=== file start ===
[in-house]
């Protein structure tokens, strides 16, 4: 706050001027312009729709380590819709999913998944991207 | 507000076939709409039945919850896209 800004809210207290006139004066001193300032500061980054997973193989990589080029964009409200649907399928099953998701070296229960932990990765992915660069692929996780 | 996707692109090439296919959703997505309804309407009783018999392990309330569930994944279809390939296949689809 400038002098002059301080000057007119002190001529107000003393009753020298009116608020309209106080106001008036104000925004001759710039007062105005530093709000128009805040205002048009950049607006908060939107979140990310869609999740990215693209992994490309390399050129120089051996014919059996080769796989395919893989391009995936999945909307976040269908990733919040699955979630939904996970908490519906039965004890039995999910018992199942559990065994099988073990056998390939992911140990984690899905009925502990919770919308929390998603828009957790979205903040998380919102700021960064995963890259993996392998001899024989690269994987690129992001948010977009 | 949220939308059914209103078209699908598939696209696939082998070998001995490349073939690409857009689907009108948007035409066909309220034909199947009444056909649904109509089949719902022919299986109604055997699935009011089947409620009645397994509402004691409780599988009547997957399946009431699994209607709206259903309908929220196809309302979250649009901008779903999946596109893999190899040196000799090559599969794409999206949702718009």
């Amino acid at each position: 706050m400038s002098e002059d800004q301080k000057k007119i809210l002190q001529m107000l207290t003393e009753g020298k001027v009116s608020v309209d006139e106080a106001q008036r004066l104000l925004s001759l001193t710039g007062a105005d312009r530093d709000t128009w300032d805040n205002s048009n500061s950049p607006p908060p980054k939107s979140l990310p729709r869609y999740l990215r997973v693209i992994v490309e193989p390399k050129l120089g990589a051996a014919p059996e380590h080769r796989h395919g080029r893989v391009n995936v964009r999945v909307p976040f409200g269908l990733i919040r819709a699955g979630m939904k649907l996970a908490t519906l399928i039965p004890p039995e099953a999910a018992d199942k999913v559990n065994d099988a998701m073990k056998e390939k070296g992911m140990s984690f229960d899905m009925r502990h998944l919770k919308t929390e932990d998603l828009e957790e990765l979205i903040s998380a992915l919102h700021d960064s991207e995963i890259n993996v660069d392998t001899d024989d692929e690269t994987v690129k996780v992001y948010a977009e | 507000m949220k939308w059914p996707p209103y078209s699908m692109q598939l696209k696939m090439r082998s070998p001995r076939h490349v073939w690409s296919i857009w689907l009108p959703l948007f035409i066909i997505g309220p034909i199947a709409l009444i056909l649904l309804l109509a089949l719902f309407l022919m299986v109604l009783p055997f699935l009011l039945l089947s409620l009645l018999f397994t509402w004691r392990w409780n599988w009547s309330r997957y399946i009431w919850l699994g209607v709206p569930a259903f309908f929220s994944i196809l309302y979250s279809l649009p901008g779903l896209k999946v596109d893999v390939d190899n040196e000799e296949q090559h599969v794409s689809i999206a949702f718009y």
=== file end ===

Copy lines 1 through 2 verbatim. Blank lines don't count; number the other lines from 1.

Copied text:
[in-house]
């Protein structure tokens, strides 16, 4: 706050001027312009729709380590819709999913998944991207 | 507000076939709409039945919850896209 800004809210207290006139004066001193300032500061980054997973193989990589080029964009409200649907399928099953998701070296229960932990990765992915660069692929996780 | 996707692109090439296919959703997505309804309407009783018999392990309330569930994944279809390939296949689809 400038002098002059301080000057007119002190001529107000003393009753020298009116608020309209106080106001008036104000925004001759710039007062105005530093709000128009805040205002048009950049607006908060939107979140990310869609999740990215693209992994490309390399050129120089051996014919059996080769796989395919893989391009995936999945909307976040269908990733919040699955979630939904996970908490519906039965004890039995999910018992199942559990065994099988073990056998390939992911140990984690899905009925502990919770919308929390998603828009957790979205903040998380919102700021960064995963890259993996392998001899024989690269994987690129992001948010977009 | 949220939308059914209103078209699908598939696209696939082998070998001995490349073939690409857009689907009108948007035409066909309220034909199947009444056909649904109509089949719902022919299986109604055997699935009011089947409620009645397994509402004691409780599988009547997957399946009431699994209607709206259903309908929220196809309302979250649009901008779903999946596109893999190899040196000799090559599969794409999206949702718009």